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Jesse Thistle recounts his life From The Ashes of drugs and addiction to a life of helping others

When I saw Jesse Thistle interviewed on CTV’s The Social and heard his remarkable story, I just knew I had to read his memoir, From The Ashes, My Story of  Being Métis, Homeless, and Finding My Way. It’s an honest, horrific recounting of his journey from being a homeless drug addict living on the streets of various cities for many years and serving time in prison multiple times, then rebuilding his life to become an Assistant Professor at York University in Toronto. Stories like this always inspire me and give me hope for others in his situation.

Jesse Thistle’s physical and spiritual journey began when he was born to a teenage Cree mother in Saskatchewan and a young alcoholic, drug-addicted white father. Their brief marriage was turbulent from the beginning but did result in three sons, Josh, Jerry and Jesse. By the time the youngest, Jesse was three years old, his mother had abandoned them and they were living in a fetid, filthy apartment with their useless father who couldn’t feed them and often left them alone in the apartment at the ages of three, four and five. When a neighbour called authorities, they were temporarily placed in an inhospitable foster home before their paternal grandparents traveled from Brampton, Ontario to pick them up and take them back to Ontario to live with them.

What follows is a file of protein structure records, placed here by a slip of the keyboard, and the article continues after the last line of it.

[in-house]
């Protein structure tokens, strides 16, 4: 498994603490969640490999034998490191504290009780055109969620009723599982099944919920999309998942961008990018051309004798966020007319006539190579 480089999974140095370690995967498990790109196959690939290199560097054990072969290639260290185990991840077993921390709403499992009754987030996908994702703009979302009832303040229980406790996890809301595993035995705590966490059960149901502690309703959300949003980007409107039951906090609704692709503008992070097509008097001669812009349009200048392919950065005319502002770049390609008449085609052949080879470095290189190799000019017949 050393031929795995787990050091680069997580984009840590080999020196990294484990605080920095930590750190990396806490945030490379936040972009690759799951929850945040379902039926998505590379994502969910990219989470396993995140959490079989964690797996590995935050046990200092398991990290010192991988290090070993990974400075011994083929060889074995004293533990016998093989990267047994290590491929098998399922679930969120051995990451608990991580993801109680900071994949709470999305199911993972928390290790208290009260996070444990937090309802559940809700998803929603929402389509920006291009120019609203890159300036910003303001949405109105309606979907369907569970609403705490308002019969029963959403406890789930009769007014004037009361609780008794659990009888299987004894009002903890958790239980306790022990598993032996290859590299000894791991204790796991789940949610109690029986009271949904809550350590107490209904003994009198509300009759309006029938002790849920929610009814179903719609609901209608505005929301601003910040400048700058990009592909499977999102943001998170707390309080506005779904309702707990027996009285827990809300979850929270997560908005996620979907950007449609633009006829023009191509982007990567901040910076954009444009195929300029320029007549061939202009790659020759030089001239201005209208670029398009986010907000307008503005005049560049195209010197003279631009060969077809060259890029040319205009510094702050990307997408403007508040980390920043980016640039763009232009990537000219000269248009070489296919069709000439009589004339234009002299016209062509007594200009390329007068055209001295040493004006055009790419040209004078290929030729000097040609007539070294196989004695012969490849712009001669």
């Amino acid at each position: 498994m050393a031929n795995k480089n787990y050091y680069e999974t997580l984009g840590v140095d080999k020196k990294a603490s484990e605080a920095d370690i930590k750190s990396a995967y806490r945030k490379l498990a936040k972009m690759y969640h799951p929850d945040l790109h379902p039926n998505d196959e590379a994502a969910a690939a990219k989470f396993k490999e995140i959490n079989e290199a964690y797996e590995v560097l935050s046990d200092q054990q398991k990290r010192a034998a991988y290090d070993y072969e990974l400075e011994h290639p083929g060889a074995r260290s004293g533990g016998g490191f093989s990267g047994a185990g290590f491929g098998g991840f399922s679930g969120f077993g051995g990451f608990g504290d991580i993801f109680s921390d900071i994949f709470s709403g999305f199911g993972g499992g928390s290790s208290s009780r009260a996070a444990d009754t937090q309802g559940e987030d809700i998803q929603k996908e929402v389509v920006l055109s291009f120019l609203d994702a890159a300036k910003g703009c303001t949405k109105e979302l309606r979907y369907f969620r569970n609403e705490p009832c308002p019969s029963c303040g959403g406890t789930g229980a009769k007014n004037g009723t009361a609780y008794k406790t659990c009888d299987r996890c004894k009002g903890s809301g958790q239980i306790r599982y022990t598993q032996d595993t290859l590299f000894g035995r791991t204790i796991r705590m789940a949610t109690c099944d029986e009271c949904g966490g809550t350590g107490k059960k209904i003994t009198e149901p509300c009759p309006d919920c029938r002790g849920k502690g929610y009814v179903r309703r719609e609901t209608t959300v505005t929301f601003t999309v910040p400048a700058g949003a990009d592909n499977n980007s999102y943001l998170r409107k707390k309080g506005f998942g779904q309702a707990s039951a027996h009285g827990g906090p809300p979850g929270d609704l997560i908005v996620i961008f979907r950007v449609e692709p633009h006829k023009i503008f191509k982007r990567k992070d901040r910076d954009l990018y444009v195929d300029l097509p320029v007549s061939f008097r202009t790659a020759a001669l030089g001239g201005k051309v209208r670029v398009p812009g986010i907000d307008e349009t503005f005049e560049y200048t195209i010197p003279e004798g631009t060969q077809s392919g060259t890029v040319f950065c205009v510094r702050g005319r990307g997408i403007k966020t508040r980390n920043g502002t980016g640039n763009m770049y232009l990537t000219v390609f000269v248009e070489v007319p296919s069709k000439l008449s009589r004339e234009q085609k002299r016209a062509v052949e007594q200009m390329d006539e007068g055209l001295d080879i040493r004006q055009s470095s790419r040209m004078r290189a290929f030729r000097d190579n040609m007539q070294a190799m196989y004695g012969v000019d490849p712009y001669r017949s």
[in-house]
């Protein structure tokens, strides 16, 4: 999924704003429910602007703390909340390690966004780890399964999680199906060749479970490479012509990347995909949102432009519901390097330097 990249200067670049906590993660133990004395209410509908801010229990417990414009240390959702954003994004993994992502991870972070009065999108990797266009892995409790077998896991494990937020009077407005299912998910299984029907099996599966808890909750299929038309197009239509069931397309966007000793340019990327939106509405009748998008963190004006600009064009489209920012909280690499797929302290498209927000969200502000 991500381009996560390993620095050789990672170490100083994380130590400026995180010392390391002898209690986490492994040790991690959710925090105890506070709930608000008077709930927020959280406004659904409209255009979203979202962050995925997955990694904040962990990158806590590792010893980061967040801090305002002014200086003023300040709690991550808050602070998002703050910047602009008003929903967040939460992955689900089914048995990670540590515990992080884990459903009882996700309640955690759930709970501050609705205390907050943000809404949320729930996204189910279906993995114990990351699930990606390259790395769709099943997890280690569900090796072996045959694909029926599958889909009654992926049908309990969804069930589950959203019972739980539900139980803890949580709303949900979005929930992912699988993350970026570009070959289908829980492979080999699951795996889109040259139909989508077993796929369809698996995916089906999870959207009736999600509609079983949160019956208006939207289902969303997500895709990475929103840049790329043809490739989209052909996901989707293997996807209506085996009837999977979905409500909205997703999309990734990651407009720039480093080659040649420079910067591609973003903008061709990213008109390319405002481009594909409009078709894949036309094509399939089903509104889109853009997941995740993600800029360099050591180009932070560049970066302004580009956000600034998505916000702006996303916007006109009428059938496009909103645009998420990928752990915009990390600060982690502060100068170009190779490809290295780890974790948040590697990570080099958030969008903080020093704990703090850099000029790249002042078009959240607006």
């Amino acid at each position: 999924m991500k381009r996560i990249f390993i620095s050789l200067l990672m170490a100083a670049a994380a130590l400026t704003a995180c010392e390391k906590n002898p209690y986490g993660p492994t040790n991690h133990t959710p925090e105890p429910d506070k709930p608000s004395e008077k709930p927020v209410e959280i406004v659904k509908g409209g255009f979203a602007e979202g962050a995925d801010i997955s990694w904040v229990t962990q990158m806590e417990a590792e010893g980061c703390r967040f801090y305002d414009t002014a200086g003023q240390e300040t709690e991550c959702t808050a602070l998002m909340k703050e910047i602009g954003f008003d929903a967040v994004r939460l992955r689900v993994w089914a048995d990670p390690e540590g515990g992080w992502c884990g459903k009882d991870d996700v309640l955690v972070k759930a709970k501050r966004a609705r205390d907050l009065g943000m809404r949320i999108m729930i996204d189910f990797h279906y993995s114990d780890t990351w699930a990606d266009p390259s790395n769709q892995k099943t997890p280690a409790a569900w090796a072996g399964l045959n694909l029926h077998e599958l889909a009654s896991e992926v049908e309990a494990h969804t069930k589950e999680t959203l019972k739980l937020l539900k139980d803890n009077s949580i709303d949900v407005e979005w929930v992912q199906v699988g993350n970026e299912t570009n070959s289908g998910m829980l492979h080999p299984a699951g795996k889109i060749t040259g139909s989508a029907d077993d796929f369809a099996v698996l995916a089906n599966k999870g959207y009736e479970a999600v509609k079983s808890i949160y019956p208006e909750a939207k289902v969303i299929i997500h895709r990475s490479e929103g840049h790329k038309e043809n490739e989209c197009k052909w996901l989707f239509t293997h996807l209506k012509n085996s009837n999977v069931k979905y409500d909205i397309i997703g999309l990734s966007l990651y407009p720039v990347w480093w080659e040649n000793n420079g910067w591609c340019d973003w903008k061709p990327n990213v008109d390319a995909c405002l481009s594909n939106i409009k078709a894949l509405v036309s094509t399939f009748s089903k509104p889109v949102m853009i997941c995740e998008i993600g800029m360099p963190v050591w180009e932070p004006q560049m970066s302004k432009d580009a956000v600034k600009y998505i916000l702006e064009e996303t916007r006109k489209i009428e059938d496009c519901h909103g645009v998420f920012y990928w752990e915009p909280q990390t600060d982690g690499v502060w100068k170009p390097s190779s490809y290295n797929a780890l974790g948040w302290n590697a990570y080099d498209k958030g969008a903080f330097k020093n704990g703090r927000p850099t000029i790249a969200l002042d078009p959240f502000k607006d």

It wasn’t easy for anyone. The grandparents were older and once again faced with raising three young boys but they did their best. The boys’ father, Sonny was a lost cause. The grandfather was a working member of the union of elevator constructors and their grandmother did her best to keep the three boys fed, clothed, disciplined and safe. The boys missed their mother but adjusted to the strict rules of their grandparents’ home. They attended school in Brampton but Jesse, in particular, fell in with a crowd of misbehavers and rebels. All three boys were strong fighters and regularly got into scraps in the schoolyard or neighbourhood.

From this Jesse Thistle (his mug shots). . .